I recently tackled the public discussion in Germany about whether to rename the Stiftung Preussischer Kulturbesitz, the foundation that oversees the State Museums of Berlin and some of the most remarkable collections in the world. Readers of the Art Law Report will know this name well, the SPK is the defendant in the lawsuit brought by my clients for the restitution of the Welfenschatz, or Guelphe Treasure, that the Supreme Court heard in 2020. While I've never been shy about criticizing the SPK about its approach in our our case (which is on appeal, briefs here and here), this piece addresses a different question. Namely, what place does the name "Prussia" have in the 21st century? For anyone like me who still thinks about the historical sliding doors of the Grossdeutschelösung and Kleindeutschelösungdebate of the 19th century about how to unite the German-speaking states and duchies, this piece is for you.
Holy Roman Empire,
Stiftung Preussischer Kulturbesitz,
Prussian Cultural Heritage Foundation,
C. Montgomery Burns,
Sigismund of Luxembourg,
Augustus II the Strong,
Cousin Had Challenged His Capacity to Make a Will Shortly Before 2014 Death
After a two-year legal battle, the Oberlandesgericht in Munich has upheld the dismissal of Uta Werner’s challenge to the will made by Cornelius Gurlitt in 2014 that designated the Kunstmuseum Bern as his heir, including the bequest of his controversial painting collection. Less than six months after it was revealed in November 2013 that the Bavarian authorities had seized 1,280 objects from his Schwabing home in Munich, Gurlitt wrote a will that designated that his entire collection would go to the Swiss museum. Barring some extraordinary appeal, the bequest will now be final and the collection will go to Switzerland. While lifting considerable uncertainty about the fate of the collection as a whole, this development does not address the lack of clarity about the process by which the objects that are suspected of having been looted by the Nazis will be examined or returned.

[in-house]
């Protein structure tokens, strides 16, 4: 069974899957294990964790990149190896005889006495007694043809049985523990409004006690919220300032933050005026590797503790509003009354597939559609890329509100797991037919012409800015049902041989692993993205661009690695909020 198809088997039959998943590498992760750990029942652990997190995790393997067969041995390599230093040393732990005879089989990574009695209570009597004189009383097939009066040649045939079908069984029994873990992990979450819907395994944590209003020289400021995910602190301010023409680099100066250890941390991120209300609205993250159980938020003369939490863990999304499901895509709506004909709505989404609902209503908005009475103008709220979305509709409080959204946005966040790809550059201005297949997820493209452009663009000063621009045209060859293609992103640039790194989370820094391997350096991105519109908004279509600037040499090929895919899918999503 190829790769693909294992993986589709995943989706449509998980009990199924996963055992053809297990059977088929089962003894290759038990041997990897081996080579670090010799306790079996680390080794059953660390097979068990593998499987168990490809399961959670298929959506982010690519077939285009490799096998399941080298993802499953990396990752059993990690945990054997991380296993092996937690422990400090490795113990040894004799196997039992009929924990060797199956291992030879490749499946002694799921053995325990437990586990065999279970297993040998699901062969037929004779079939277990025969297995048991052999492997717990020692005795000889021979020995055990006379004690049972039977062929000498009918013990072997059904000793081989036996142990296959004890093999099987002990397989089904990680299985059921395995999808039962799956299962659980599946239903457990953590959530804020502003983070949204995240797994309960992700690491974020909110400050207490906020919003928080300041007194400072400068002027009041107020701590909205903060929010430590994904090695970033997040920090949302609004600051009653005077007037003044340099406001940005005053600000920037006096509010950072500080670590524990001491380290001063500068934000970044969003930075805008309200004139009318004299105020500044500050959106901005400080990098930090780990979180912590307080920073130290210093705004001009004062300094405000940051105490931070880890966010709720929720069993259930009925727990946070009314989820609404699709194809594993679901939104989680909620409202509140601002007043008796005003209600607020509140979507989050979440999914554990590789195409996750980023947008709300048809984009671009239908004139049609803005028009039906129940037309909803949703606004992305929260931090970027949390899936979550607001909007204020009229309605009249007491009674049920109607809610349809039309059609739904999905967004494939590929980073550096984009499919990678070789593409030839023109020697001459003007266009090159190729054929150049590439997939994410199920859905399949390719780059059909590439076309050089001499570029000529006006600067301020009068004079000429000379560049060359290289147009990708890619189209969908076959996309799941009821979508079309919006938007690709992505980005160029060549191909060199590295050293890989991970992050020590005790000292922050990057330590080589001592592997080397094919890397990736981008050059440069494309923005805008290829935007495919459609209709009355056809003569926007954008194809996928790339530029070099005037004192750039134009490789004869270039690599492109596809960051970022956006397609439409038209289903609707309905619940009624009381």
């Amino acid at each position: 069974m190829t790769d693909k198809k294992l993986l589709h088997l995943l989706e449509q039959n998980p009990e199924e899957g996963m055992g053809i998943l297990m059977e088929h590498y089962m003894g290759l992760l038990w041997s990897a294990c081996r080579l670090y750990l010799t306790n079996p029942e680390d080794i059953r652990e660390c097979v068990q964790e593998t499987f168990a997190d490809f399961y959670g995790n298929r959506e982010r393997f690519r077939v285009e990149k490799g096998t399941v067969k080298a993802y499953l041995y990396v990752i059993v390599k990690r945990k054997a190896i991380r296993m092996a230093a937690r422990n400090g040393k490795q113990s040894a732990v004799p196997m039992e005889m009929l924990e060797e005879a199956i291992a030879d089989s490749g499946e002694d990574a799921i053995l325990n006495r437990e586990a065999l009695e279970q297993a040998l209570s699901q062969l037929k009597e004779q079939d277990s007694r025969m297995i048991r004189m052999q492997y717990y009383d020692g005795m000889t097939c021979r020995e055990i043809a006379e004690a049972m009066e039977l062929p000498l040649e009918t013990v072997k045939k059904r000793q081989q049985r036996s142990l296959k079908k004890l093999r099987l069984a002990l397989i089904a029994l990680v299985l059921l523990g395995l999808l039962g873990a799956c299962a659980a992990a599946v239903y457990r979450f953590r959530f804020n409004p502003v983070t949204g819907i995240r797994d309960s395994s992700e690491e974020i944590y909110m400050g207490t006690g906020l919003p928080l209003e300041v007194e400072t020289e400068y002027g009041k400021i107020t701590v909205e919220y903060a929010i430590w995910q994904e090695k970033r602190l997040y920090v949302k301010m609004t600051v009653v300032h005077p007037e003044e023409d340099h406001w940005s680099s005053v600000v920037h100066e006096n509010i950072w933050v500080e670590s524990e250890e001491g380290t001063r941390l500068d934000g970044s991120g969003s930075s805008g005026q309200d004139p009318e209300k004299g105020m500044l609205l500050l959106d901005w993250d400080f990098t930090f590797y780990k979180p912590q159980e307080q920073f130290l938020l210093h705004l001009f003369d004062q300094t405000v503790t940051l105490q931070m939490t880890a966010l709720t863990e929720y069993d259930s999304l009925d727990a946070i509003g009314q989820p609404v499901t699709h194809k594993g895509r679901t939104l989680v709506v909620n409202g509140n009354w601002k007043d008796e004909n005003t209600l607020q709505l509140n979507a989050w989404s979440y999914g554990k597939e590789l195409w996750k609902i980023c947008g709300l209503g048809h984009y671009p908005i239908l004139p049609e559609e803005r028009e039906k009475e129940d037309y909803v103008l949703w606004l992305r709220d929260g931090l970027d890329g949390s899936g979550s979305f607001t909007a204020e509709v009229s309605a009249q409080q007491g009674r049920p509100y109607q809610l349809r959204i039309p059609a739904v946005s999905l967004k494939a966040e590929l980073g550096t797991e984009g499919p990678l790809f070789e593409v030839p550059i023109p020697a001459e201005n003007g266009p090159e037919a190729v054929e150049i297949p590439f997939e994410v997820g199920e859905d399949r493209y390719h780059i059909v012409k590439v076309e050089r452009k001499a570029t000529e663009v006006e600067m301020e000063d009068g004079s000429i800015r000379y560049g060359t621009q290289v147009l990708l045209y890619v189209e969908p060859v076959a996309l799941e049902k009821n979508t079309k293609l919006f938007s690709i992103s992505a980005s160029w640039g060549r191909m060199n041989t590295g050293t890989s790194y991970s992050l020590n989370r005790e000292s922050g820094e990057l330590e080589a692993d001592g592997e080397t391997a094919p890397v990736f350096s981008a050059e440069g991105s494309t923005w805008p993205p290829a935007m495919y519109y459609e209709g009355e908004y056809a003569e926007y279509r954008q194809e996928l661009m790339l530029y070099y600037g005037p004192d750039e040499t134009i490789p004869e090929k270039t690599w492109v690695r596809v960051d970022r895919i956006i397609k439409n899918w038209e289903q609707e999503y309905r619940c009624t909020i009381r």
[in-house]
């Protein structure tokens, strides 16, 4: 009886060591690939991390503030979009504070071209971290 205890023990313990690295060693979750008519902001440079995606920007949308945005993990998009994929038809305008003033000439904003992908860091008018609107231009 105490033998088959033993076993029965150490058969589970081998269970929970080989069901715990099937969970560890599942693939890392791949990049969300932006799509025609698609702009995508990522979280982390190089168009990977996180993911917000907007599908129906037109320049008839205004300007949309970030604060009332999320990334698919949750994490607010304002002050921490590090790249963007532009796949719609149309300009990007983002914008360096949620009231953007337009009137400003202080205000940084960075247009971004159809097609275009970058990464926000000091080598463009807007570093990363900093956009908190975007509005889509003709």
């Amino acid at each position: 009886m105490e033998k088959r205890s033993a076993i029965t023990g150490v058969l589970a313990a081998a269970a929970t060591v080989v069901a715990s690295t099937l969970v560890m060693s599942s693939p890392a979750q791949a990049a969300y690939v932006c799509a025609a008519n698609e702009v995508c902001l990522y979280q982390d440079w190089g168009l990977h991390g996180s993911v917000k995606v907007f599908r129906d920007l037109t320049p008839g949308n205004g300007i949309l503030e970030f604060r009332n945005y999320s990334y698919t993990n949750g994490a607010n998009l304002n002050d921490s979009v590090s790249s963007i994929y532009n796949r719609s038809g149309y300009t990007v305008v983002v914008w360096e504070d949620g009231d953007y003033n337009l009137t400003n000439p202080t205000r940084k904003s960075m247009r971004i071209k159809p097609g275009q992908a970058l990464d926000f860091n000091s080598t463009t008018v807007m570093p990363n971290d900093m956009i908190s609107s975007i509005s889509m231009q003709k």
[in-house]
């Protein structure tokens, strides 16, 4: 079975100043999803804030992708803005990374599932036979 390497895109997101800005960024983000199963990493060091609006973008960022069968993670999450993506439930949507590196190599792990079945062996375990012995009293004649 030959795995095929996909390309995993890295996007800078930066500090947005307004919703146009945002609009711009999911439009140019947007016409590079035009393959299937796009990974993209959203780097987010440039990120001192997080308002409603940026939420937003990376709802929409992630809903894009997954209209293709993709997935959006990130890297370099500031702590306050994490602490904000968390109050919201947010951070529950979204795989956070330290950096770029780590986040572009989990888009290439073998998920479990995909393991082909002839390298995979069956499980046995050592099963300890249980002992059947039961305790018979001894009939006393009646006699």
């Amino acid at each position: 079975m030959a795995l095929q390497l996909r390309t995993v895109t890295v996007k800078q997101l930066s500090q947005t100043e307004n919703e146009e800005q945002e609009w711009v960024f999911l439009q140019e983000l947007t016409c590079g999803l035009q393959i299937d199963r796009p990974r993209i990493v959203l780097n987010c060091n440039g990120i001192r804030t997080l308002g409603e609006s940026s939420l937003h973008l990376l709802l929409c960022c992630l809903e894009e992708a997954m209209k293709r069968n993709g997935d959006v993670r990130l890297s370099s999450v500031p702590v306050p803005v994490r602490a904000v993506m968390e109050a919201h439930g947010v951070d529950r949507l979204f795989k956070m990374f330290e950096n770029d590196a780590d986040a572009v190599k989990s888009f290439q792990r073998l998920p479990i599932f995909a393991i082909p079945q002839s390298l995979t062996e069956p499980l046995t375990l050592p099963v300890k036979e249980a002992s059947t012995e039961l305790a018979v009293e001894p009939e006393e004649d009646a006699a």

Nazi-looted art in Munich,
Free State of Bavaria,
Bürgerliches Gesetzbuch (BGB)
A few weeks ago some interesting speculation started circulating about the possibility of a new forgery operation in Germany, which was home to the now-infamous Wolfgang Beltracchi. Beltracchi successfully fooled buyers for years with forged Expressionist and Modernist paintings, going so far as to invent a fictional “Jäger Collection” (including a staged photograph of Beltracchi’s wife purporting to show a painting on the wall of an ancestors home). The most interesting thing about the current story is that it is impossible to tell yet whether there is really a problem; the most detailed efforts to date have been unable to confirm whether Kurt Waldmann, the artist in question, even existed. Many of the indicia of concern are there, but they are hardly conclusive.
“Künstliche Tatsachen / Boundary Objects",